Removal of Inorganic Nitrogen by Integrating Seaweed (Sargassum sp.) into Western King Prawn (Penaeus latisulcatus, Kishinouye 1896) Culture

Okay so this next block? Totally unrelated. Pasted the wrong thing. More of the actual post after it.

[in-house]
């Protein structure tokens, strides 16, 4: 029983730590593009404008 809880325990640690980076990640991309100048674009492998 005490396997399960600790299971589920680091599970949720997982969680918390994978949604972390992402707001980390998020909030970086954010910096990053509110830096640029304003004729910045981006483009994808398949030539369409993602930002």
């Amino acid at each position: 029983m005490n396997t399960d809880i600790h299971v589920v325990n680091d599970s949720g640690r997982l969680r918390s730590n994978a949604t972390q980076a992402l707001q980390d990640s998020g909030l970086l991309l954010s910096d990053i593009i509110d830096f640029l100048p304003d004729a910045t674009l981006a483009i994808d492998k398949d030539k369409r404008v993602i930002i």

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Effluent water from intensive prawn culture ponds typically has high concentrations of dissolved nutrients such as nitrogen. An experiment was conducted for 28 days to investigate the nitrogen flow where seaweed (Sargassum sp.) was integrated into western king prawn (Penaeus latisulcatus) culture. Three treatments were used, each consisting of four, 0.1m3 plastic tanks. Treatment 1 and 2 were the monocultures of western king prawns (5.48 ± 0.29 g) and seaweed (young seaweed). Treatment 3 was an integrated culture of prawns and seaweed. Five prawns were stocked in each tank of treatment 1 and 3. About 137 ± 0.36 g of biomass seaweed was stocked in the treatment 2 and 3. Prawns in prawn monoculture and integrated culture were fed twice a day at a rate of 2.5% of total body weight. The concentration of dissolved inorganic nitrogen (DIN) discharged from the prawn monoculture increased from 0.126 to 10.98 mg/L during the experiment. The concentration of total ammonium nitrogen (TAN), nitrite-nitrogen (NO2-) and nitrate-nitrogen (NO3-) in the integrated culture was significantly lower at the termination of the experiment than the prawn monoculture (p≤0.05). The concentration of TAN, NO2-, NO3- and DIN in the integrated culture remained within non-toxic limits for the duration of the experiment. Integrating Sargassum sp. with prawns did not alter the specific growth rate (SGR) and survival rate of the prawns (p>0.05). The mean biomass of seaweed in the integrated culture increased at the rate of 3.16 ± 0.74% g per day after 7 days of the experiment, which was significantly lower (p≤0.05) than the growth rate of the seaweed in the monoculture (5.70 ± 0.82 % g per day). The results suggest that integrating seaweed into prawn culture can benefit prawn farming by assisting in the maintenance of optimum water quality and thereby, reduce environmental impacts on surrounding areas.
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